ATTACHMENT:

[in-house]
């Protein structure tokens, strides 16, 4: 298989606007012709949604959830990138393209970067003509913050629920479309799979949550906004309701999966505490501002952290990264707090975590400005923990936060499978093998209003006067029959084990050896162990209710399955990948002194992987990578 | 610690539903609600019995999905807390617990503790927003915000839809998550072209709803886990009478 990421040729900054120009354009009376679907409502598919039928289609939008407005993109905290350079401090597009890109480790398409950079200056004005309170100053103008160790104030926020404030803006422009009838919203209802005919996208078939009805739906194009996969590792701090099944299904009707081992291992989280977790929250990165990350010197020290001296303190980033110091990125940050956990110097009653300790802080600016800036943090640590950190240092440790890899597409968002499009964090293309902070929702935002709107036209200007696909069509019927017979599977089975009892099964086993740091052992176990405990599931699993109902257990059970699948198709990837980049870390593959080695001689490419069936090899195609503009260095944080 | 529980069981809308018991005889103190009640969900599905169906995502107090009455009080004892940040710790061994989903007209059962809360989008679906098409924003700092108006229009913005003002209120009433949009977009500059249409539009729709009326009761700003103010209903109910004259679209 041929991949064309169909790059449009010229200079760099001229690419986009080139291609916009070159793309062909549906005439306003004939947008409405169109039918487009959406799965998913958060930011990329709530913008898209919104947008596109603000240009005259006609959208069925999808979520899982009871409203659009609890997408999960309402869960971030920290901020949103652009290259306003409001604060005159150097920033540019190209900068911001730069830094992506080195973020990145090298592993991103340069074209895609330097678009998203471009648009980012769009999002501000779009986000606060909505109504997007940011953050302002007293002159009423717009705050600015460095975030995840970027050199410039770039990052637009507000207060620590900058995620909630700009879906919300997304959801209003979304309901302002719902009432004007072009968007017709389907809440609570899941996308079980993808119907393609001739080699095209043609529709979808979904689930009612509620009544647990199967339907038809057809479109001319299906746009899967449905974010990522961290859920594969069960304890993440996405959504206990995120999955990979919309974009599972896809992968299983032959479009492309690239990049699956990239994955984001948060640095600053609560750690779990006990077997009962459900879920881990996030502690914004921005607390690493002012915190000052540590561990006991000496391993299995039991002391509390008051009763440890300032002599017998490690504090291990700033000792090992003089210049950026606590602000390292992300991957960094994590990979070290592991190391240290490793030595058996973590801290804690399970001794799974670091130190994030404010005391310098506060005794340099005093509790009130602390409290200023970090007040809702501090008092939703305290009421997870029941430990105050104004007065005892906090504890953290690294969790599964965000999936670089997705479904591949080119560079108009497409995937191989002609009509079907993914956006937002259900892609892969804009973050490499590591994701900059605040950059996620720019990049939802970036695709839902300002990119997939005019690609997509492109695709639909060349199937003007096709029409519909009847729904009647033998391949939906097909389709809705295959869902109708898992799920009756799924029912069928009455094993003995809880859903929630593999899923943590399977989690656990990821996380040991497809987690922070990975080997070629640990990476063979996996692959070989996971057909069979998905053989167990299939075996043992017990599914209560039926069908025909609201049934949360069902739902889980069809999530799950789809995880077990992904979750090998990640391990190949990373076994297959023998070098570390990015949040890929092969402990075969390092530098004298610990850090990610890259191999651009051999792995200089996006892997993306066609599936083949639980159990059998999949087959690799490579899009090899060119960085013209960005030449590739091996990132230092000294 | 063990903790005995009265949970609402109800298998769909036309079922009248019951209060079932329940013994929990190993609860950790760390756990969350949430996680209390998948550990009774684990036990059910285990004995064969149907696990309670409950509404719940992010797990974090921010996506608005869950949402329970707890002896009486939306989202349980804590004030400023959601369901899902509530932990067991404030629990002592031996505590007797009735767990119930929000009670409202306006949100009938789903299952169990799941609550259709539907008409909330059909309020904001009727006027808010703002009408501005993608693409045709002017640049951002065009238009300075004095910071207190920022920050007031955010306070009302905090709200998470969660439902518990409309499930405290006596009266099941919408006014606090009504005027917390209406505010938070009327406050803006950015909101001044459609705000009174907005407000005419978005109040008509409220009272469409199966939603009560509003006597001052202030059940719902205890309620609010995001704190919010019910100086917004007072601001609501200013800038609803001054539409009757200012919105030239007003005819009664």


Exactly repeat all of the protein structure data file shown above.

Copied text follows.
[in-house]
């Protein structure tokens, strides 16, 4: 298989606007012709949604959830990138393209970067003509913050629920479309799979949550906004309701999966505490501002952290990264707090975590400005923990936060499978093998209003006067029959084990050896162990209710399955990948002194992987990578 | 610690539903609600019995999905807390617990503790927003915000839809998550072209709803886990009478 990421040729900054120009354009009376679907409502598919039928289609939008407005993109905290350079401090597009890109480790398409950079200056004005309170100053103008160790104030926020404030803006422009009838919203209802005919996208078939009805739906194009996969590792701090099944299904009707081992291992989280977790929250990165990350010197020290001296303190980033110091990125940050956990110097009653300790802080600016800036943090640590950190240092440790890899597409968002499009964090293309902070929702935002709107036209200007696909069509019927017979599977089975009892099964086993740091052992176990405990599931699993109902257990059970699948198709990837980049870390593959080695001689490419069936090899195609503009260095944080 | 529980069981809308018991005889103190009640969900599905169906995502107090009455009080004892940040710790061994989903007209059962809360989008679906098409924003700092108006229009913005003002209120009433949009977009500059249409539009729709009326009761700003103010209903109910004259679209 041929991949064309169909790059449009010229200079760099001229690419986009080139291609916009070159793309062909549906005439306003004939947008409405169109039918487009959406799965998913958060930011990329709530913008898209919104947008596109603000240009005259006609959208069925999808979520899982009871409203659009609890997408999960309402869960971030920290901020949103652009290259306003409001604060005159150097920033540019190209900068911001730069830094992506080195973020990145090298592993991103340069074209895609330097678009998203471009648009980012769009999002501000779009986000606060909505109504997007940011953050302002007293002159009423717009705050600015460095975030995840970027050199410039770039990052637009507000207060620590900058995620909630700009879906919300997304959801209003979304309901302002719902009432004007072009968007017709389907809440609570899941996308079980993808119907393609001739080699095209043609529709979808979904689930009612509620009544647990199967339907038809057809479109001319299906746009899967449905974010990522961290859920594969069960304890993440996405959504206990995120999955990979919309974009599972896809992968299983032959479009492309690239990049699956990239994955984001948060640095600053609560750690779990006990077997009962459900879920881990996030502690914004921005607390690493002012915190000052540590561990006991000496391993299995039991002391509390008051009763440890300032002599017998490690504090291990700033000792090992003089210049950026606590602000390292992300991957960094994590990979070290592991190391240290490793030595058996973590801290804690399970001794799974670091130190994030404010005391310098506060005794340099005093509790009130602390409290200023970090007040809702501090008092939703305290009421997870029941430990105050104004007065005892906090504890953290690294969790599964965000999936670089997705479904591949080119560079108009497409995937191989002609009509079907993914956006937002259900892609892969804009973050490499590591994701900059605040950059996620720019990049939802970036695709839902300002990119997939005019690609997509492109695709639909060349199937003007096709029409519909009847729904009647033998391949939906097909389709809705295959869902109708898992799920009756799924029912069928009455094993003995809880859903929630593999899923943590399977989690656990990821996380040991497809987690922070990975080997070629640990990476063979996996692959070989996971057909069979998905053989167990299939075996043992017990599914209560039926069908025909609201049934949360069902739902889980069809999530799950789809995880077990992904979750090998990640391990190949990373076994297959023998070098570390990015949040890929092969402990075969390092530098004298610990850090990610890259191999651009051999792995200089996006892997993306066609599936083949639980159990059998999949087959690799490579899009090899060119960085013209960005030449590739091996990132230092000294 | 063990903790005995009265949970609402109800298998769909036309079922009248019951209060079932329940013994929990190993609860950790760390756990969350949430996680209390998948550990009774684990036990059910285990004995064969149907696990309670409950509404719940992010797990974090921010996506608005869950949402329970707890002896009486939306989202349980804590004030400023959601369901899902509530932990067991404030629990002592031996505590007797009735767990119930929000009670409202306006949100009938789903299952169990799941609550259709539907008409909330059909309020904001009727006027808010703002009408501005993608693409045709002017640049951002065009238009300075004095910071207190920022920050007031955010306070009302905090709200998470969660439902518990409309499930405290006596009266099941919408006014606090009504005027917390209406505010938070009327406050803006950015909101001044459609705000009174907005407000005419978005109040008509409220009272469409199966939603009560509003006597001052202030059940719902205890309620609010995001704190919010019910100086917004007072601001609501200013800038609803001054539409009757200012919105030239007003005819009664």